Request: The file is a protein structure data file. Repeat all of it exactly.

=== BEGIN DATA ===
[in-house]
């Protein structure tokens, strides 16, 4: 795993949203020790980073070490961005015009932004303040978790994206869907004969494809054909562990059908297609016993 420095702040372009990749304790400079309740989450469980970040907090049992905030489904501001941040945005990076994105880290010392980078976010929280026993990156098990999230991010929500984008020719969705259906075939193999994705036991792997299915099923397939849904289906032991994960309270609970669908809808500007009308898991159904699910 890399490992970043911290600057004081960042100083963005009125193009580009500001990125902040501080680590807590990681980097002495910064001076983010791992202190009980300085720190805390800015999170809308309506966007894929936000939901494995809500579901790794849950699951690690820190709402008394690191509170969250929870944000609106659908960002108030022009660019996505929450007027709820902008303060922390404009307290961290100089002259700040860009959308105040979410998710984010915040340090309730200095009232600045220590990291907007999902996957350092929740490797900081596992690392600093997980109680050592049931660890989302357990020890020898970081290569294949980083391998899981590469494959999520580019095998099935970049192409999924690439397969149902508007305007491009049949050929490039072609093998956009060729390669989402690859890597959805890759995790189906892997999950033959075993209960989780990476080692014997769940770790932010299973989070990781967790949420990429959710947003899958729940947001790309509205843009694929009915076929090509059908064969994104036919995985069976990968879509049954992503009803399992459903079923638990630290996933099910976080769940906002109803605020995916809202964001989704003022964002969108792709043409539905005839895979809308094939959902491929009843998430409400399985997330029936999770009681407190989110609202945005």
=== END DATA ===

[in-house]
């Protein structure tokens, strides 16, 4: 795993949203020790980073070490961005015009932004303040978790994206869907004969494809054909562990059908297609016993 420095702040372009990749304790400079309740989450469980970040907090049992905030489904501001941040945005990076994105880290010392980078976010929280026993990156098990999230991010929500984008020719969705259906075939193999994705036991792997299915099923397939849904289906032991994960309270609970669908809808500007009308898991159904699910 890399490992970043911290600057004081960042100083963005009125193009580009500001990125902040501080680590807590990681980097002495910064001076983010791992202190009980300085720190805390800015999170809308309506966007894929936000939901494995809500579901790794849950699951690690820190709402008394690191509170969250929870944000609106659908960002108030022009660019996505929450007027709820902008303060922390404009307290961290100089002259700040860009959308105040979410998710984010915040340090309730200095009232600045220590990291907007999902996957350092929740490797900081596992690392600093997980109680050592049931660890989302357990020890020898970081290569294949980083391998899981590469494959999520580019095998099935970049192409999924690439397969149902508007305007491009049949050929490039072609093998956009060729390669989402690859890597959805890759995790189906892997999950033959075993209960989780990476080692014997769940770790932010299973989070990781967790949420990429959710947003899958729940947001790309509205843009694929009915076929090509059908064969994104036919995985069976990968879509049954992503009803399992459903079923638990630290996933099910976080769940906002109803605020995916809202964001989704003022964002969108792709043409539905005839895979809308094939959902491929009843998430409400399985997330029936999770009681407190989110609202945005």